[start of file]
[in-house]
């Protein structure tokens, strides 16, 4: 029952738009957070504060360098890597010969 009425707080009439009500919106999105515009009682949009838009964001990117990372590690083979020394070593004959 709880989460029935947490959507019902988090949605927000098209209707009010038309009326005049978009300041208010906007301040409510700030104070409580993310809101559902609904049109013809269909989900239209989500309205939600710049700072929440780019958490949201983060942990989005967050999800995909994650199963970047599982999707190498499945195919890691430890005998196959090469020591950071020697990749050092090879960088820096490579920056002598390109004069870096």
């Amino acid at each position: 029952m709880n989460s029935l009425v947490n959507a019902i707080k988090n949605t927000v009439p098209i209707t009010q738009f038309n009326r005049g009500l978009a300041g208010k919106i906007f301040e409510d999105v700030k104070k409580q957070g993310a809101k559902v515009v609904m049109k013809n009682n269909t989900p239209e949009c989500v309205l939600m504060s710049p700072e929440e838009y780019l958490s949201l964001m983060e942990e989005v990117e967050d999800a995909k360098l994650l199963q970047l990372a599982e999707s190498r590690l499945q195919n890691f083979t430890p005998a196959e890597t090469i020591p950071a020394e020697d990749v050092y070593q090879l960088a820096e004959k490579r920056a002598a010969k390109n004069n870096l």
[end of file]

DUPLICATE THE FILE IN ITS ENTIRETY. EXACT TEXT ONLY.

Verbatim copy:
[in-house]
């Protein structure tokens, strides 16, 4: 029952738009957070504060360098890597010969 009425707080009439009500919106999105515009009682949009838009964001990117990372590690083979020394070593004959 709880989460029935947490959507019902988090949605927000098209209707009010038309009326005049978009300041208010906007301040409510700030104070409580993310809101559902609904049109013809269909989900239209989500309205939600710049700072929440780019958490949201983060942990989005967050999800995909994650199963970047599982999707190498499945195919890691430890005998196959090469020591950071020697990749050092090879960088820096490579920056002598390109004069870096």
């Amino acid at each position: 029952m709880n989460s029935l009425v947490n959507a019902i707080k988090n949605t927000v009439p098209i209707t009010q738009f038309n009326r005049g009500l978009a300041g208010k919106i906007f301040e409510d999105v700030k104070k409580q957070g993310a809101k559902v515009v609904m049109k013809n009682n269909t989900p239209e949009c989500v309205l939600m504060s710049p700072e929440e838009y780019l958490s949201l964001m983060e942990e989005v990117e967050d999800a995909k360098l994650l199963q970047l990372a599982e999707s190498r590690l499945q195919n890691f083979t430890p005998a196959e890597t090469i020591p950071a020394e020697d990749v050092y070593q090879l960088a820096e004959k490579r920056a002598a010969k390109n004069n870096l």